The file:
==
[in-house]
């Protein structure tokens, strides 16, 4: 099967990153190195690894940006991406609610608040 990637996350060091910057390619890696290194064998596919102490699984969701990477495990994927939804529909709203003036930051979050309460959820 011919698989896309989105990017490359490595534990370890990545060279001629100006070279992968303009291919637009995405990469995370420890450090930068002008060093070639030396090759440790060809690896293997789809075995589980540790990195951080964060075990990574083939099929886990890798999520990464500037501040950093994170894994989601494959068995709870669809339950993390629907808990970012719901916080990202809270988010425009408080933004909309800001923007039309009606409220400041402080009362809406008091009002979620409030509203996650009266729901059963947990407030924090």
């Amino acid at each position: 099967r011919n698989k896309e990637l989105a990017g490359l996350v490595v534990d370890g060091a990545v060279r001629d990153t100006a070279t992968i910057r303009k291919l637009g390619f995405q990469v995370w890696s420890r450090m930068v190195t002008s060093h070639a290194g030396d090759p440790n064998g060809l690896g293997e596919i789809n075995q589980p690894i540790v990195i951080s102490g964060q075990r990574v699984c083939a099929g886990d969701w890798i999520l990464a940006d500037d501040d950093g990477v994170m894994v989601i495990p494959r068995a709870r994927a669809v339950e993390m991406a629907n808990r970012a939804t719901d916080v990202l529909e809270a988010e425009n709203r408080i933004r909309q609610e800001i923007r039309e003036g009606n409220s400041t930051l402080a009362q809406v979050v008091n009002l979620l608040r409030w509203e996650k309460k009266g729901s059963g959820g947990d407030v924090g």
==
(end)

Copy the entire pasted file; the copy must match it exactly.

[in-house]
């Protein structure tokens, strides 16, 4: 099967990153190195690894940006991406609610608040 990637996350060091910057390619890696290194064998596919102490699984969701990477495990994927939804529909709203003036930051979050309460959820 011919698989896309989105990017490359490595534990370890990545060279001629100006070279992968303009291919637009995405990469995370420890450090930068002008060093070639030396090759440790060809690896293997789809075995589980540790990195951080964060075990990574083939099929886990890798999520990464500037501040950093994170894994989601494959068995709870669809339950993390629907808990970012719901916080990202809270988010425009408080933004909309800001923007039309009606409220400041402080009362809406008091009002979620409030509203996650009266729901059963947990407030924090």
């Amino acid at each position: 099967r011919n698989k896309e990637l989105a990017g490359l996350v490595v534990d370890g060091a990545v060279r001629d990153t100006a070279t992968i910057r303009k291919l637009g390619f995405q990469v995370w890696s420890r450090m930068v190195t002008s060093h070639a290194g030396d090759p440790n064998g060809l690896g293997e596919i789809n075995q589980p690894i540790v990195i951080s102490g964060q075990r990574v699984c083939a099929g886990d969701w890798i999520l990464a940006d500037d501040d950093g990477v994170m894994v989601i495990p494959r068995a709870r994927a669809v339950e993390m991406a629907n808990r970012a939804t719901d916080v990202l529909e809270a988010e425009n709203r408080i933004r909309q609610e800001i923007r039309e003036g009606n409220s400041t930051l402080a009362q809406v979050v008091n009002l979620l608040r409030w509203e996650k309460k009266g729901s059963g959820g947990d407030v924090g």